Someone named Marconi has successfully completed a contact by wireless across a body of water. But wait - this is almost 120 years after this transmission created unprecedented news - and this is, of course, a different Marconi. The event - with Marconi's daughter - was a big happening nonetheless as we hear from Kevin Trotman N5PRE. Imagine a QSO with a Marconi. If you had been at the Cape Cod National Seashore on Thursday May 31st you would not have needed your imagination. At the Wellfleet Marconi Station there, the rig was tuned to 14.224 MHz. At the microphone was Guglielmo Marconi's daughter, Princess Elettra Marconi. Shortly before noon another wireless Marconi message went out -- this time to the historic Signal Hill station in Newfoundland, Canada. The special event coordinator of the Society of Newfoundland Radio Amateurs, Chris Hillier VO1IDX, had arranged for their station VO1AA to make the contact. At the microphone in Canada was 18-year-old Aaron Kent Abbott VO1FOX. Although Princess Elettra has visited both Marconi stations on previous occasions, the moment's significance was lost on no one - the radio pioneer himself first transmitted from this New England station on Jan. 18, 1903 sending the first two-way wireless message from the U.S. to Europe. It was at the Newfoundland station on Dec. 12, 1901 that Guglielmo Marconi had received that historic first translatlantic signal - the letter "S" sent in Morse Code from England. More than a century later, the event in May was no less remarkable, said Barbara Dugan N1NS, a trustee of KM1CC, the Marconi Cape Cod Radio Club. She said [quote] "Marconi's magic was with us." [endquote]
Hams in the U.S. have Field Day on their minds. One group of hams, however, is adding a new element into the mix. Neil Rapp WB9VPG explains. If you're looking for an educational activity bonus for this year's Field Day, maybe D-STAR is the thing for you! D-STAR is one of the several digital voice modes available on VHF and UHF that also makes linking between repeaters easier. The organizers of the Quadnet Array, a group of linked reflectors and smart groups around the world on D-STAR, are inviting groups that want to demonstrate D-STAR to join in as a central gathering place during Field Day. Tom Early, N7TAE explains. We are offering just to say, "Hey, we're here." If you want to demonstrate D-STAR on your Field Day, then we're here and you can talk to us or you can have people listen in. Hopefully it will be fairly busy, so you'll hear some people checking in from all over. But that's pretty much the standard way it is there anyway, because like I say we've got a couple of international reflectors in the array, and there's always someone interesting to talk to. To connect to the Quadnet Array you will need to either login to one of the Smart Groups which include DSTAR1 in New York, DSTAR2 in San Francisco, or DSTAR3 in Ohio. Or, link to one of the reflectors: XRF757A in Atlanta, XLX049D in Northern Ireland, XLX307D in Wyoming, or XLX626D in New Zealand. If you have any questions about connecting to the array, email email@example.com. While you won't be able to use repeaters for scoring QSOs on Field Day, you can score some interest.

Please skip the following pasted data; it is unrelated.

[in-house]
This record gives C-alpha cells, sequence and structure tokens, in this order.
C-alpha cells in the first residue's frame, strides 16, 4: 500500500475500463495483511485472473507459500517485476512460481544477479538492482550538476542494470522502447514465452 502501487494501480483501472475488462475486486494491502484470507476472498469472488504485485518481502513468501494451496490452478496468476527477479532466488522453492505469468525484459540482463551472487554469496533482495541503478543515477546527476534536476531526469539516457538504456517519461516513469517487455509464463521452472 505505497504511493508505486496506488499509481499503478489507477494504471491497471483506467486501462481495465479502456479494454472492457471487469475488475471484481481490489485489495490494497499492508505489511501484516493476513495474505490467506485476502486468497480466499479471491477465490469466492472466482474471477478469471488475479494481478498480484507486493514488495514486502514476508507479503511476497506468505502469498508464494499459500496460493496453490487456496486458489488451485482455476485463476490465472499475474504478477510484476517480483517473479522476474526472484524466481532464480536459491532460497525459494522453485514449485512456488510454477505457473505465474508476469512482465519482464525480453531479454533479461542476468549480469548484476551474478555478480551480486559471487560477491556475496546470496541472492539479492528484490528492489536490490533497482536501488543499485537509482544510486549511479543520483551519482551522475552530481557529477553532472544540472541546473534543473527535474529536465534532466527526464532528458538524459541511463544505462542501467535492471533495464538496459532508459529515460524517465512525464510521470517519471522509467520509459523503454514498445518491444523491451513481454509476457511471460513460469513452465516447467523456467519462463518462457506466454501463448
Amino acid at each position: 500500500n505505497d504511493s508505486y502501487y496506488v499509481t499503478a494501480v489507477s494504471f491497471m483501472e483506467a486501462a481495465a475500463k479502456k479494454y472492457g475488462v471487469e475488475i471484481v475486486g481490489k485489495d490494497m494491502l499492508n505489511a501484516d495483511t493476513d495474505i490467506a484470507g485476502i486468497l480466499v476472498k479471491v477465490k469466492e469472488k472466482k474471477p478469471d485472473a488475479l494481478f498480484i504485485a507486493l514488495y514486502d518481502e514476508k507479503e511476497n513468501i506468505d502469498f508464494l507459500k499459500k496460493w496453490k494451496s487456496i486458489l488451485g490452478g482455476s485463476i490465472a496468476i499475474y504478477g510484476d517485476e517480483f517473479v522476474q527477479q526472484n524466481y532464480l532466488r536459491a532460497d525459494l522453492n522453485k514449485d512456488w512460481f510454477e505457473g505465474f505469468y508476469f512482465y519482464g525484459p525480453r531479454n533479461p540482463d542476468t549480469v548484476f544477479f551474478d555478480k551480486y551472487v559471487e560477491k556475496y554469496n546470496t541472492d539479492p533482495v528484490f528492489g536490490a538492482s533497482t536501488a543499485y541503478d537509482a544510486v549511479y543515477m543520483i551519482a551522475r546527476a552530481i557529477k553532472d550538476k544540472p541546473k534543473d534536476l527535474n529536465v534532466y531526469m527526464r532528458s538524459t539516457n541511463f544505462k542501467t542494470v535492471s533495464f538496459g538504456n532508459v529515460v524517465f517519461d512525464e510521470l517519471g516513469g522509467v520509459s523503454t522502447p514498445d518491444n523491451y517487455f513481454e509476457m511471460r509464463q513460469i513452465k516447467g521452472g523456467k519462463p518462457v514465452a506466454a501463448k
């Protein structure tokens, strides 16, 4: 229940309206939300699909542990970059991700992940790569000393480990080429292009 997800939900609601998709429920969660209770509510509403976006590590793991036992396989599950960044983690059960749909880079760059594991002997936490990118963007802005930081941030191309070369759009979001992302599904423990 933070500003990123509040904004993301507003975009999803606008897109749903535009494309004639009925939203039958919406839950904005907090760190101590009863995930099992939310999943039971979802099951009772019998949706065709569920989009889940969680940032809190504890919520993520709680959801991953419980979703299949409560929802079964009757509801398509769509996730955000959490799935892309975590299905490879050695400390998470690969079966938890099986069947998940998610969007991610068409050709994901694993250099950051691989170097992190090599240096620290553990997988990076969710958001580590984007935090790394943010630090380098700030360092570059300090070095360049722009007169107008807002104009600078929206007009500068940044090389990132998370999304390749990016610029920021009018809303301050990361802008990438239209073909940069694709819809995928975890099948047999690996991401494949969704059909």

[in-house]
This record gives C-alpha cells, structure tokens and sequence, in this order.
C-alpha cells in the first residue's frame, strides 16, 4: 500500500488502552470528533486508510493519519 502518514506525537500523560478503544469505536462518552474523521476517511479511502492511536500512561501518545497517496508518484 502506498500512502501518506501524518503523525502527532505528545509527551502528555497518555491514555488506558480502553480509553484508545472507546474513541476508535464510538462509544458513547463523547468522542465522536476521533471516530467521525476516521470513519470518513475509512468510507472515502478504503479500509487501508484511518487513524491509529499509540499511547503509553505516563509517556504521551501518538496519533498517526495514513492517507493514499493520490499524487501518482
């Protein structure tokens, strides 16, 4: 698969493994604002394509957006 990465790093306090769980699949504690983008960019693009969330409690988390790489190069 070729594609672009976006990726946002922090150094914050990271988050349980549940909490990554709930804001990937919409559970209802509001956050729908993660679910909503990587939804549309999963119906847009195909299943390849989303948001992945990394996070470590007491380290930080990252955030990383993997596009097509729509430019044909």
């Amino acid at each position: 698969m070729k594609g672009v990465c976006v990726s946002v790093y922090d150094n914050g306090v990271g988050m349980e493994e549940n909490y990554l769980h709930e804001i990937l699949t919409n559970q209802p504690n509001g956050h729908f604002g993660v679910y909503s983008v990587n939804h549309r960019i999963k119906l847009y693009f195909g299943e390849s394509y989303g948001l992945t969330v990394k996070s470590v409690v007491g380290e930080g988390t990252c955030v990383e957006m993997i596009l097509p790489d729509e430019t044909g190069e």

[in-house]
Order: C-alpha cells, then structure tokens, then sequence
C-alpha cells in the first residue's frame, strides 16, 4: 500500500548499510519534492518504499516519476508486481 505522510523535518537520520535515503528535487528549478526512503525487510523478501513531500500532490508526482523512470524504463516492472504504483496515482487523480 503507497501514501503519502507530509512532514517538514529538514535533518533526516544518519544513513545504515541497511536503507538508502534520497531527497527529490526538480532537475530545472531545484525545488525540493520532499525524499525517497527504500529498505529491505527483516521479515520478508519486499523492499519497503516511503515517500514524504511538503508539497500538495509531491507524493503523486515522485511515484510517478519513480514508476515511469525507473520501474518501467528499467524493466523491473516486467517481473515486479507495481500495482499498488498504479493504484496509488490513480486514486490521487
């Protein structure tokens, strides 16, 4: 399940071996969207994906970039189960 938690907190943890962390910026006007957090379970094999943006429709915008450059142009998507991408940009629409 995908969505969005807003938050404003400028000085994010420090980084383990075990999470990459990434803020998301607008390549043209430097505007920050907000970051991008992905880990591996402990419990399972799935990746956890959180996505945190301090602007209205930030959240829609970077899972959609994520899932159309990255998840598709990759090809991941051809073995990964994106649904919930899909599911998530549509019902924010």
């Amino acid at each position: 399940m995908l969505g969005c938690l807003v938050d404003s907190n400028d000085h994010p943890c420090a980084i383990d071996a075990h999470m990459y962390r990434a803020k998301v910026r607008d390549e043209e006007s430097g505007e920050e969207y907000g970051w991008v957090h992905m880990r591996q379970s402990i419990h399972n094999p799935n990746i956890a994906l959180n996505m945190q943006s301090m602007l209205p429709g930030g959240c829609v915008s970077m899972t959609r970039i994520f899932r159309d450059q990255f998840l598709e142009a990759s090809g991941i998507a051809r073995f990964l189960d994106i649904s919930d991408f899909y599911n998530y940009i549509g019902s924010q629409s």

High seas emergencies have always gotten top priority for the Maritime Mobile Service Network since it began operations in 1968. So when the latest call for help came in late May, the net answered, as we hear from Christian Cudnik K0STH. Timothy Henning KE7WMZ wasn't expecting to end his around-the-world sail with a distress call - but by the time the Arizona radio amateur's vessel, the Victory Cat, was about 200 miles south of Ensenada Mexico on May 23rd, he had developed a severe problem with his right eye and was having vision issues. He made a distress call on 20 meters at about 1530 UTC and it was picked up by Maritime Mobile Service Network Net Control Operator Harry Williams W0LS. Harry stayed on the radio with Tim while contacting the Coast Guard in California. The Coast Guard met Tim at Ensenada and he was taken from there to the Balboa Naval Hospital in San Diego. According to Net Manager Jeff Savasta KB4JKL, Tim got the diagnosis that he had suffered a severely detached retina. He was taken to Phoenix, Arizona for surgery. Following his surgery, Tim emailed the members of the 50-year-old net to express his gratitude for a response that was, his words "professional and invaluable." His voyage completed, he can now concentrate on recovery.